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What is the average time that it would take a complete novice, whose background is mostly Windows XP, to go through the FreeBSD handbook and get sufficient mastery to setup a server from the ground up?

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closed as not constructive by Kev Jun 3 '12 at 23:23

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It's impossible to say. Not only is it highly dependent upon what sort of person you are, but it also depends on what exactly you are doing and how you define "sufficient mastery". Being able to get Apache operational is a simple matter of following step-by-step tutorials, you could do that in a matter of hours. Being able to run a multi-user server competently takes a hell of a lot longer, and the handbook isn't nearly enough.

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It would depend on how much knowledge you have of unix, and from the sounds of things, you probably do not have a whole lot.

Assuming you have little knowledge of unix at all, I would say that it will probably take a few days to get a grasp of what is going on, and possibly a week to have something working.

The FreeBSD handbook is pretty detailed though, and does provide you with a good grounding of everything you need to do to get things to work.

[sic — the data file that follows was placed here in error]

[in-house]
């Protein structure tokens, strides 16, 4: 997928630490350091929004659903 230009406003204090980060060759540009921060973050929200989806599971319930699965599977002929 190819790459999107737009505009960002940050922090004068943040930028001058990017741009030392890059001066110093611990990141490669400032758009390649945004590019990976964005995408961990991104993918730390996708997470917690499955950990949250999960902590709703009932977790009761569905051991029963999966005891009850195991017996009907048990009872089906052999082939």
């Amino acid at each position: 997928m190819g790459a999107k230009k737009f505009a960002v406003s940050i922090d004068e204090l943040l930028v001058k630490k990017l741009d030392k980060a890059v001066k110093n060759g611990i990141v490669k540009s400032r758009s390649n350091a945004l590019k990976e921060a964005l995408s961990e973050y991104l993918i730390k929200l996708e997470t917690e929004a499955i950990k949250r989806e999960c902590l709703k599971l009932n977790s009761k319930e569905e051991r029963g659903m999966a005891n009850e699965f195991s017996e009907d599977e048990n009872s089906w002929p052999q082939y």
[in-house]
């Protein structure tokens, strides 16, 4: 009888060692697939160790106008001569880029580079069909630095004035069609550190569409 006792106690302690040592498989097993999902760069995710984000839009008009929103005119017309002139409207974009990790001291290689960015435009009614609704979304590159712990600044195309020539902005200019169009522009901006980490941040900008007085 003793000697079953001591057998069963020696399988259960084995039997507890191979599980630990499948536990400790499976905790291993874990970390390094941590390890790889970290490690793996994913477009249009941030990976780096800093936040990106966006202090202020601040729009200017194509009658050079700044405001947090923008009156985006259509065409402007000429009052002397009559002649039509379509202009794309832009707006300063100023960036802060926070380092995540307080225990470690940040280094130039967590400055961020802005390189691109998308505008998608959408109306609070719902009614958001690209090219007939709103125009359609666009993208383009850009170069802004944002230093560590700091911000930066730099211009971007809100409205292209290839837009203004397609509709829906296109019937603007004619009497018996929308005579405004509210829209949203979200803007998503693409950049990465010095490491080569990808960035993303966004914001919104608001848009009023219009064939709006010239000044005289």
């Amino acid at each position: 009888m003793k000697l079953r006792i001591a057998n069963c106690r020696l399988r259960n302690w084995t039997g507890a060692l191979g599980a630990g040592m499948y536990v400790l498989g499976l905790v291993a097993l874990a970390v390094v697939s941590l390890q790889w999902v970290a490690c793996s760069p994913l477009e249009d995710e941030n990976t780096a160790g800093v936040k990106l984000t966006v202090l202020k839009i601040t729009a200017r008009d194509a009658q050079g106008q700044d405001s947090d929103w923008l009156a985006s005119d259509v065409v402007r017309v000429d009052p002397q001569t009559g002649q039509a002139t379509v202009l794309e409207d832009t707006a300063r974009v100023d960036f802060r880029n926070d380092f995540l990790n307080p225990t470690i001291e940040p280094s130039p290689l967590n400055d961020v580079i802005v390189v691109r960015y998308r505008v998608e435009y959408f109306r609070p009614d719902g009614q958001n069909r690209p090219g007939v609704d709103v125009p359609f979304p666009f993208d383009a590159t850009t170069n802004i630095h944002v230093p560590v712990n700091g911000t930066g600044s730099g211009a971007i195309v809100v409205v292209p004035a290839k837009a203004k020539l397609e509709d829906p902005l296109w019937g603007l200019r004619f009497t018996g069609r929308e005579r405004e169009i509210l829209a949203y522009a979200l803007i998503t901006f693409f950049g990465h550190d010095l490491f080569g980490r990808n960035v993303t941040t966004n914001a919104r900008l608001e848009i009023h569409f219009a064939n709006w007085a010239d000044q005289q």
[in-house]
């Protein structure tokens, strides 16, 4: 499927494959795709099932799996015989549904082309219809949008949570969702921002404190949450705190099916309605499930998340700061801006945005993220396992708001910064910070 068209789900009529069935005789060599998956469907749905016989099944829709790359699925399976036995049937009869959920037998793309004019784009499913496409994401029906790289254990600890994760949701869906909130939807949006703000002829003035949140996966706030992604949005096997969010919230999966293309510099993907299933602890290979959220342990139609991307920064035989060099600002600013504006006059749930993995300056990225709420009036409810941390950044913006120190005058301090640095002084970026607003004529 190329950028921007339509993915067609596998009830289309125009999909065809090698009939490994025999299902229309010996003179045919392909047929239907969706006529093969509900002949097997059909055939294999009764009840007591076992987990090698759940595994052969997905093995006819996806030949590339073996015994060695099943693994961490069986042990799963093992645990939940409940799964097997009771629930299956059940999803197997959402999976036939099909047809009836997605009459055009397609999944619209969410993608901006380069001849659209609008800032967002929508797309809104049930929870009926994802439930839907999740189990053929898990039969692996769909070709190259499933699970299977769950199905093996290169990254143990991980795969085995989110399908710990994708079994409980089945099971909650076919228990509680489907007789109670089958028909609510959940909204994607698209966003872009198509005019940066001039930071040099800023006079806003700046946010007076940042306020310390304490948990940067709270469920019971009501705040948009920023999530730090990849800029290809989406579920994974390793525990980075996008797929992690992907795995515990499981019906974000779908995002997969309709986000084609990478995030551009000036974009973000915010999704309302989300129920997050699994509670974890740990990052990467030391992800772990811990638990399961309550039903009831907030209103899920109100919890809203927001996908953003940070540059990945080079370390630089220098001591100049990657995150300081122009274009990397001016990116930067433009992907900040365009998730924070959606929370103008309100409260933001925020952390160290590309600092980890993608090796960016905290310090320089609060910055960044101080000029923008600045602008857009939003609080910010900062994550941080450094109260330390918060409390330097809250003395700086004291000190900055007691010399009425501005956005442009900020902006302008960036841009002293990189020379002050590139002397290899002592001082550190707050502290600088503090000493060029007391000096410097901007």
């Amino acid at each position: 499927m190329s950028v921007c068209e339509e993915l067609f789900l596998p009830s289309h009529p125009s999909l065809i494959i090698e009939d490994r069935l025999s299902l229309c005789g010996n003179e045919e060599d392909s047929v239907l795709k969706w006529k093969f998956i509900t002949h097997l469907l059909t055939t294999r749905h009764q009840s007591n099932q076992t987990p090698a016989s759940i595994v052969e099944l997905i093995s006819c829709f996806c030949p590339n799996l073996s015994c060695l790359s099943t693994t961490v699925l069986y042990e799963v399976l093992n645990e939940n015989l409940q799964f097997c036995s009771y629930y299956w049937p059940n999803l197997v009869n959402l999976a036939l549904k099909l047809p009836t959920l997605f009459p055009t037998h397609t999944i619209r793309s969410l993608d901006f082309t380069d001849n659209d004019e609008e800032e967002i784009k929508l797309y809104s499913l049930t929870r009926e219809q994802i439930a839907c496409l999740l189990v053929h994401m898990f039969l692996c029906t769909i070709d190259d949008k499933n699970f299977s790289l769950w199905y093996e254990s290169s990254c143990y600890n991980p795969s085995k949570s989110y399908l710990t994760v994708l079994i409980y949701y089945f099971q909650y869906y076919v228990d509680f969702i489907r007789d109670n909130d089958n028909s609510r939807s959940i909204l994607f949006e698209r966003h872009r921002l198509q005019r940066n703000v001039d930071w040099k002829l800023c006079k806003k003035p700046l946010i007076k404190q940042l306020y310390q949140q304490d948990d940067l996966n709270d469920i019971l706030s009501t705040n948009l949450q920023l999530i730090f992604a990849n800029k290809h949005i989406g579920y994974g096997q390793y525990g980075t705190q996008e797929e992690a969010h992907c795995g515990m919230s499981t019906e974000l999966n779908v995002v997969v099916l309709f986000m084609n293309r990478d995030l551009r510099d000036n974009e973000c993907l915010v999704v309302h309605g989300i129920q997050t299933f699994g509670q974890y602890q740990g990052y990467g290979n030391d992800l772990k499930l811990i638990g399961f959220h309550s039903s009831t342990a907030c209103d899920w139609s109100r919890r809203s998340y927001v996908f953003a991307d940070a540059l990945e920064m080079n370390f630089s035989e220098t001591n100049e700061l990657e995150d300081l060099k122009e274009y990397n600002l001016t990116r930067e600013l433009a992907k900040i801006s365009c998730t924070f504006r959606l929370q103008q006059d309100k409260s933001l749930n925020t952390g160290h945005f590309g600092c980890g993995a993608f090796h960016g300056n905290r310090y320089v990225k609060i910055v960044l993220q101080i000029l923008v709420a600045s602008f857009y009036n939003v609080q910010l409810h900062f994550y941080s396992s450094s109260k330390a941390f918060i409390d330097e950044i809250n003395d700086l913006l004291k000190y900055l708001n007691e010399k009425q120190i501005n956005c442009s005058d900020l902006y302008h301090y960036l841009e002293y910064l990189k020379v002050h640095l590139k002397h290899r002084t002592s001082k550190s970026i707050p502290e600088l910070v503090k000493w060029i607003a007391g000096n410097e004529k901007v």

I know that this sounds like an awful lot of time, but in my experience, they really are quite different OS paradigms.

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You could start with PC BSD (an easy to use distro) to get a feeling of BSD and then move to more advanced stuff like setting up servers.

As others have noted, configuring a service to do a couple of things isn't very hard, you just have to follow some steps (which any monkey could do), but if you want more, you'll need extra time. A competent sysadmin does not know only the how, but also the why. Grandma can click all day in Windows and even if Windows Server has a GUI for server administration, it doesn't mean she can configure IIS or the DHCP service. By the way, it would be a good thing if you could learn an (Unix) editor, preferably vi, since it's the standard on BSDs; emacs, joe, pico are nice too, but they aren't so popular.

As for the time, it took about two days for me to configure a server. But I had previous Linux experience and the server didn't do anything fancy.

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Depends on your reading speed :-) Depends on your needs (I mean: what kind of server). Once upon a time I did this - installing a FreeBSD on x86- (although I had some Linux knowledge already at that time), and it took me 3 hours, mainly that much time, because I was working on another machine in parallel.

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Depends on your background: Did you ever use power shell or other command line "applications" (like batches ;-). For me one of the greatest challenges to switch from a completely GUI'd operating system to an operating system that works best with a shell (something a little bit like the DOS prompt). But the moment you get the hang of it you'll be fine again.